Apropiaciones de Barcelona (2014)

Found Archives and Photographs by Jordi Barón Rubí, Santiago Garcés Villanueva y Santos Montes

A curatorial project for DocField Festival 2014 curated by Natasha Christia
Seltona Studio, Barcelona: June, 14-19, 2014

Appropriations of Barcelona (Apropiaciones de Barcelona) was a group exhibition of found archives and photographs by Jordi Barón Rubí, Santiago Garcés Villanueva and Santos Montes. Three photographers-collectors and three archives of Barcelona that belonged to their respective collections were brought together in the same space. The exhibition fostered a surprising encounter of appropriations wherein different historical moments and realities of the city and its photographic history converged. Seltona, a photo studio located in the old quartier of Gracia, served as the stage of this group installation.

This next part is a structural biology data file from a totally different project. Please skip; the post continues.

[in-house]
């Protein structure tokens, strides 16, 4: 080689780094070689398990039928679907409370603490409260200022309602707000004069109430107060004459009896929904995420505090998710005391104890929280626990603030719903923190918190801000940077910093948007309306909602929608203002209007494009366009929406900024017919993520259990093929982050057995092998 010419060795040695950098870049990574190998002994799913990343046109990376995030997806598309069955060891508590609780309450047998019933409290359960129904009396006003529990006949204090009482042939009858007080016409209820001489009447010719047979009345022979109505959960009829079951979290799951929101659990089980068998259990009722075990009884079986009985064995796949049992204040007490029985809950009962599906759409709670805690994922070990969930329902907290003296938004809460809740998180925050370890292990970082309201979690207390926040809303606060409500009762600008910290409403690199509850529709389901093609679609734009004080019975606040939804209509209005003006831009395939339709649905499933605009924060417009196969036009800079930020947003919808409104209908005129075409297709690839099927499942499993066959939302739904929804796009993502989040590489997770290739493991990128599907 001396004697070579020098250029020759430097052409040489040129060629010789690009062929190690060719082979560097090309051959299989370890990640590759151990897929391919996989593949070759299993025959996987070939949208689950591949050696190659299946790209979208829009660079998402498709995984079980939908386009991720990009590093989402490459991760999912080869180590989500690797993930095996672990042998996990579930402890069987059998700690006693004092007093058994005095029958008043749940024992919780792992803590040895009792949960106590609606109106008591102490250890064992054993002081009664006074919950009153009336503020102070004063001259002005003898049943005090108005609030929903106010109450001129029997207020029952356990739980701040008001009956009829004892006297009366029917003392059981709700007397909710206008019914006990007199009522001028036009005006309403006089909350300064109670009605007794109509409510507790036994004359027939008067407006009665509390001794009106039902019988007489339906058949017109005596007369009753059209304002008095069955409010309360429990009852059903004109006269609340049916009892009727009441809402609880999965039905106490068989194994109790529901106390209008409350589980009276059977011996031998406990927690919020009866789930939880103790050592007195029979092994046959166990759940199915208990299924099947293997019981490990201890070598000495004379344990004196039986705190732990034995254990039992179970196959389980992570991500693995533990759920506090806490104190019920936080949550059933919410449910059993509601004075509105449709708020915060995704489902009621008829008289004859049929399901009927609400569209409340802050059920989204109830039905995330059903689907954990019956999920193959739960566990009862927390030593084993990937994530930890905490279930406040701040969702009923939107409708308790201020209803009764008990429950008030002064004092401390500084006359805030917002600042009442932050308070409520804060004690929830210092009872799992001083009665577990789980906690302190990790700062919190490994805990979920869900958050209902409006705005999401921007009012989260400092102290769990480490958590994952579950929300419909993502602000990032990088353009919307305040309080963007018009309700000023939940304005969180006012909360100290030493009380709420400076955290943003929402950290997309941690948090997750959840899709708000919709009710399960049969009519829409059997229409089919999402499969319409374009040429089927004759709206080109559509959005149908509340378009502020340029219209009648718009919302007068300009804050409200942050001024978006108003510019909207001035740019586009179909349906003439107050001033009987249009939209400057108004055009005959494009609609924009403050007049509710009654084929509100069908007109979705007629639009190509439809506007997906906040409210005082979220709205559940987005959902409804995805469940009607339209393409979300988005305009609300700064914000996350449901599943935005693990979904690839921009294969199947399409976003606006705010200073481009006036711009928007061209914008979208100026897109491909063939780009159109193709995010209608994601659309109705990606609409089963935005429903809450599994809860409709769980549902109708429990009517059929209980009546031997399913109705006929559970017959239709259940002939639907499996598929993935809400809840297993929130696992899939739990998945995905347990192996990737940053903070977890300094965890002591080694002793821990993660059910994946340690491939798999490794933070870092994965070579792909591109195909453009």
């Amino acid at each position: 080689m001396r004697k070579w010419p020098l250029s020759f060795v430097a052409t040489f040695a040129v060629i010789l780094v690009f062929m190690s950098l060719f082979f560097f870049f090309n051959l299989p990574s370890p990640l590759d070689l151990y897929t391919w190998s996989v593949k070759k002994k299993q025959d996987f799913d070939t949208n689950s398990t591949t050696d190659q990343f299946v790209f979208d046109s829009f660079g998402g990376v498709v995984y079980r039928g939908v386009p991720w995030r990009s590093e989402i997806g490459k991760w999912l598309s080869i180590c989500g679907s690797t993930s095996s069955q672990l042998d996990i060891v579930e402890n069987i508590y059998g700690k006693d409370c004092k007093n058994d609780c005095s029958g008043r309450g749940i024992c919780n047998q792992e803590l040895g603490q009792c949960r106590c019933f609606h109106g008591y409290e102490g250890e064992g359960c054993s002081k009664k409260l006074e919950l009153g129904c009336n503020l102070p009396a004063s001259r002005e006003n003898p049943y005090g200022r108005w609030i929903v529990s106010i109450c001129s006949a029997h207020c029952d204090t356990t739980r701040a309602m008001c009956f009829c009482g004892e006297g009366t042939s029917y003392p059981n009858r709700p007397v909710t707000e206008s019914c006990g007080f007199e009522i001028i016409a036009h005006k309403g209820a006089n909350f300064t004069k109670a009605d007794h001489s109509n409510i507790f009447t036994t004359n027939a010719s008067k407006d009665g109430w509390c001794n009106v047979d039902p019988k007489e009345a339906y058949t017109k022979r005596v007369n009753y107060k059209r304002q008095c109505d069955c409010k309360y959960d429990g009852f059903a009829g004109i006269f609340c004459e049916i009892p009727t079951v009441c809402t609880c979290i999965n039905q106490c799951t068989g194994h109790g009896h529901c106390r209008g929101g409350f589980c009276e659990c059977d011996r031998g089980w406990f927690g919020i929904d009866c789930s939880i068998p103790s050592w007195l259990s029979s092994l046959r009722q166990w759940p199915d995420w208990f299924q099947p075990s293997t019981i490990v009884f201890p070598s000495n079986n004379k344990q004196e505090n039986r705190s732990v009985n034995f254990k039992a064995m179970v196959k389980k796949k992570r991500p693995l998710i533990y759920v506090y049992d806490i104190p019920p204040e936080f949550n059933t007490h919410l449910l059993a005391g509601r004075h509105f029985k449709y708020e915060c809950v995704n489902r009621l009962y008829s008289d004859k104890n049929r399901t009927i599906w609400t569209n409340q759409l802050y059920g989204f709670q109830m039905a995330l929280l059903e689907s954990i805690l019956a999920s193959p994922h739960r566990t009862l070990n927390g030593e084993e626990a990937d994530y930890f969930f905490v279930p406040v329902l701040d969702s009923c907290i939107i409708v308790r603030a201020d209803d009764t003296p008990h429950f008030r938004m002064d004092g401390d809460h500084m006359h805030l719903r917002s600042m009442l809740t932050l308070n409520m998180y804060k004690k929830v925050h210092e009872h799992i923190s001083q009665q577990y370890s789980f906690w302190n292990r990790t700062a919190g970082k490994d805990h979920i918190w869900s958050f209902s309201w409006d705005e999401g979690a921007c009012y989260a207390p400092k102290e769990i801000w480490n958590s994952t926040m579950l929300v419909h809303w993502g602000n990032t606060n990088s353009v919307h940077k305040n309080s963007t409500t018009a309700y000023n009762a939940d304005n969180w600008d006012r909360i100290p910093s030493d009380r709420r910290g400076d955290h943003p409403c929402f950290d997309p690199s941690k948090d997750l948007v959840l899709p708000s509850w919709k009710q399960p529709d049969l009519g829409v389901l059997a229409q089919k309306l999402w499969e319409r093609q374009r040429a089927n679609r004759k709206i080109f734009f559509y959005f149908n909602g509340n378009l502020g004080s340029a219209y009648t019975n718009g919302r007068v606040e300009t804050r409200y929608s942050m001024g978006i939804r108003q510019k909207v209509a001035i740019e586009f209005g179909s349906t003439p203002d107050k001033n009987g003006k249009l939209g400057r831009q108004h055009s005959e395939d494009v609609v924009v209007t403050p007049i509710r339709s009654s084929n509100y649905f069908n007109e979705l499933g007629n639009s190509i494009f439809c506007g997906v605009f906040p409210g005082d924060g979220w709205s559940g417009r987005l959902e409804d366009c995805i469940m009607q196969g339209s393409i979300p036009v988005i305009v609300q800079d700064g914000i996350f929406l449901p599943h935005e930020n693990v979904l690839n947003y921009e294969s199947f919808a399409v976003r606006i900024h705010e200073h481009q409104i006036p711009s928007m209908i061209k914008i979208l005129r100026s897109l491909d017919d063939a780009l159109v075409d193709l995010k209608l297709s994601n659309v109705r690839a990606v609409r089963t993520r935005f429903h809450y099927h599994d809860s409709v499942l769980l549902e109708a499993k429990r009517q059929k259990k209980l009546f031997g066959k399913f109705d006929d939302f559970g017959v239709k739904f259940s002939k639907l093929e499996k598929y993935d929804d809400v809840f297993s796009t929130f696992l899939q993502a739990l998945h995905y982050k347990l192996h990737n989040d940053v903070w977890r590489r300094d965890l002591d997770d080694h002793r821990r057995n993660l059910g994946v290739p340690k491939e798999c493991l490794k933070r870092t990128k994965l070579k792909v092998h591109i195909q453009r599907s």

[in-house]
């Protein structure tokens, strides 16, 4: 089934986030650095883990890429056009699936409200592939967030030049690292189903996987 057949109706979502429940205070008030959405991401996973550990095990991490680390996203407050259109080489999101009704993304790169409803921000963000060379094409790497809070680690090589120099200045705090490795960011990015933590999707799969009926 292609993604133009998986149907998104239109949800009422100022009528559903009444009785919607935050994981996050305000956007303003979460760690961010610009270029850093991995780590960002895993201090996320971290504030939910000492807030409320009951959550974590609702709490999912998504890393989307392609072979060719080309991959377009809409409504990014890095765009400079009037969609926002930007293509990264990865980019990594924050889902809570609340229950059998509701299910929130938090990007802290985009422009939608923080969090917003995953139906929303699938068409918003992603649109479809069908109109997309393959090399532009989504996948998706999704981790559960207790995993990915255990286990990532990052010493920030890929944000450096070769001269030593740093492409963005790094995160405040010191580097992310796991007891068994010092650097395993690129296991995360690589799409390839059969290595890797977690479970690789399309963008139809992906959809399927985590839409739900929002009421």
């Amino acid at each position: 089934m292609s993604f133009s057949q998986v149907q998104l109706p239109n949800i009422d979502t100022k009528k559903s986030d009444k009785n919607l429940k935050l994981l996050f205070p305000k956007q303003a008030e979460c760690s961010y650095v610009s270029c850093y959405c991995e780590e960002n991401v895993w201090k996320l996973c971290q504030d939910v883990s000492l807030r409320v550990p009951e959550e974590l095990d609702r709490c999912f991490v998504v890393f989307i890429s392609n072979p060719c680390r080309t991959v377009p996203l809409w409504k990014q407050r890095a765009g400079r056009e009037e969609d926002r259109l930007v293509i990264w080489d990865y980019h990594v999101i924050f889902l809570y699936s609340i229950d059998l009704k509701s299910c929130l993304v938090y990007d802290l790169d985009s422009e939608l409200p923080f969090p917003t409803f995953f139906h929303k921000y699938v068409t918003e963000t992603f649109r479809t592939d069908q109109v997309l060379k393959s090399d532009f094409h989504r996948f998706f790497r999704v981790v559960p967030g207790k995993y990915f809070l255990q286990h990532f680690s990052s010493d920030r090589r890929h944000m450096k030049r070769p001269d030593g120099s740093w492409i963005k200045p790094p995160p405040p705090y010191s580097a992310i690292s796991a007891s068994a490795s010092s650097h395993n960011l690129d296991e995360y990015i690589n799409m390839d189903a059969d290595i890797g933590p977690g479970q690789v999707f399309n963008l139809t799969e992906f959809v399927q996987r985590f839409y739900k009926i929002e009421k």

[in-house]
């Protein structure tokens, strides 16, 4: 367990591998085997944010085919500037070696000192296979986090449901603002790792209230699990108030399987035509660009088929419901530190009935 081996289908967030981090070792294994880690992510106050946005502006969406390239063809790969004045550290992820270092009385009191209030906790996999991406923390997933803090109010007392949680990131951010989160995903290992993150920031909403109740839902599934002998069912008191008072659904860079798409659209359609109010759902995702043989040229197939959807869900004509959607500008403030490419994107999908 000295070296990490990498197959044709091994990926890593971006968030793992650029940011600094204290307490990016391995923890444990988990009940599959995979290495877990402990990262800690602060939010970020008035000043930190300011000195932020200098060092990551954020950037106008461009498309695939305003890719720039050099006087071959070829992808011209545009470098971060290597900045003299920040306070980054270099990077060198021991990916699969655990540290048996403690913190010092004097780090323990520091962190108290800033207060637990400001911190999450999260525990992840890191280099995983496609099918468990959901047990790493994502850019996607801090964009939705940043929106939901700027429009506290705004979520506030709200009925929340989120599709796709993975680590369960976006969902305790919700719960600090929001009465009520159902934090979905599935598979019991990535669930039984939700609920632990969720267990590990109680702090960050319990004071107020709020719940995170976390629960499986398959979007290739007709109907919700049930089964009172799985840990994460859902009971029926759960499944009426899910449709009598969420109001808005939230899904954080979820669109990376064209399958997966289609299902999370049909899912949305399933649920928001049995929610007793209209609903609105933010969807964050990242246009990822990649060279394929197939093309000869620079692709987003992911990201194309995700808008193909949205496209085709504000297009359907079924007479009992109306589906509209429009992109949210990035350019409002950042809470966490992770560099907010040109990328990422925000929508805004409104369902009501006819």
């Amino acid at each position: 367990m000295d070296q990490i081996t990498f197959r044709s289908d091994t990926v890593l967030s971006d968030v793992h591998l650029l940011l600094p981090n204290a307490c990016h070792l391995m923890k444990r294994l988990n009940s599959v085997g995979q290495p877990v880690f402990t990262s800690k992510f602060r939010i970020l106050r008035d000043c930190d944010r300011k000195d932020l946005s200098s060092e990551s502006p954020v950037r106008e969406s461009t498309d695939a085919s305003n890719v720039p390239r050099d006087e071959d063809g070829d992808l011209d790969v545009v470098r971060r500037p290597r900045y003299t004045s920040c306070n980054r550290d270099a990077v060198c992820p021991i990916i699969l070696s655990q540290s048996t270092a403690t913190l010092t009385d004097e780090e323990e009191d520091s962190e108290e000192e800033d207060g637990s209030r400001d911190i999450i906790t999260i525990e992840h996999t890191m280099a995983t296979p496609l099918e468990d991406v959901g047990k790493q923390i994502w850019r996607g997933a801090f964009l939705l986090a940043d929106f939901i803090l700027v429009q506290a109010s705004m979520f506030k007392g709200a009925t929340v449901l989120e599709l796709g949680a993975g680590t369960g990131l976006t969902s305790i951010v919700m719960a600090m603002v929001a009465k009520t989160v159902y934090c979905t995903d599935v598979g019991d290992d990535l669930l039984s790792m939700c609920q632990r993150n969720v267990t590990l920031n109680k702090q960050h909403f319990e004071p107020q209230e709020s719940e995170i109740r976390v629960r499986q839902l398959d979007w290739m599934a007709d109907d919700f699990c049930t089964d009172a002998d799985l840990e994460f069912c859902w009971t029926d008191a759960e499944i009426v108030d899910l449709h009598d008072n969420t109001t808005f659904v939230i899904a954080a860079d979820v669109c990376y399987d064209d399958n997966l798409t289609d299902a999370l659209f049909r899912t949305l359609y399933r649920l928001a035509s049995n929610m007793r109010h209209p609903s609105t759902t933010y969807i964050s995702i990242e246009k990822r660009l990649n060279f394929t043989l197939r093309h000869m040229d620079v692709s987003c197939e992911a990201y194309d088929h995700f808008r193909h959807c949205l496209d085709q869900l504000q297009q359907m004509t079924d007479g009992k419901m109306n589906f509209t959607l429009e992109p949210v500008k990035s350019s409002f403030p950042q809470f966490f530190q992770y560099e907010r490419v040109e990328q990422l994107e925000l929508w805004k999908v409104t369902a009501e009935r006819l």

The three artists have a lot in common. They are all auteurs, accumulators, collectors and dealers. They all develop their personal artwork in the margin of their grand passion: the recollection, diffusion and sale of vernacular photographic assemblages encountered in fleemarkets in Spain and all around the world. They are all the owners of varied and expanded collections, and are familiarized with distinct photographic genres, technologies and formats, imbuing them indiscriminately with their pasion. They all depart from their personal archives and others -found ones, anonymous and eponymous, to question and to subvert the notion of the photographic document and its relation to their world. Acknowledging the importance of photographic inheritance in the contemporary world, they generate novel contexts and links with the present. The exhibition provided a frame for experimentation where the archive converge with documentary photography, collecting with creation, authorship with appropration and decontextualization. The three featured installations played out different ways of exposing photographic contexts. Each one of them became the product of an action of co-authorship between the original photographer and the contemporary one, in an attempt to revisit and to capture anew what the captured image meant at its time. The exhibition was steeped on the firm conviction that photography is one. From the 19th century cartes-de-visite to the vernacular photography of the alst decades, photography is embedded as a vivid democratic and hierarchical at heart practice on the stratographic layers of the past.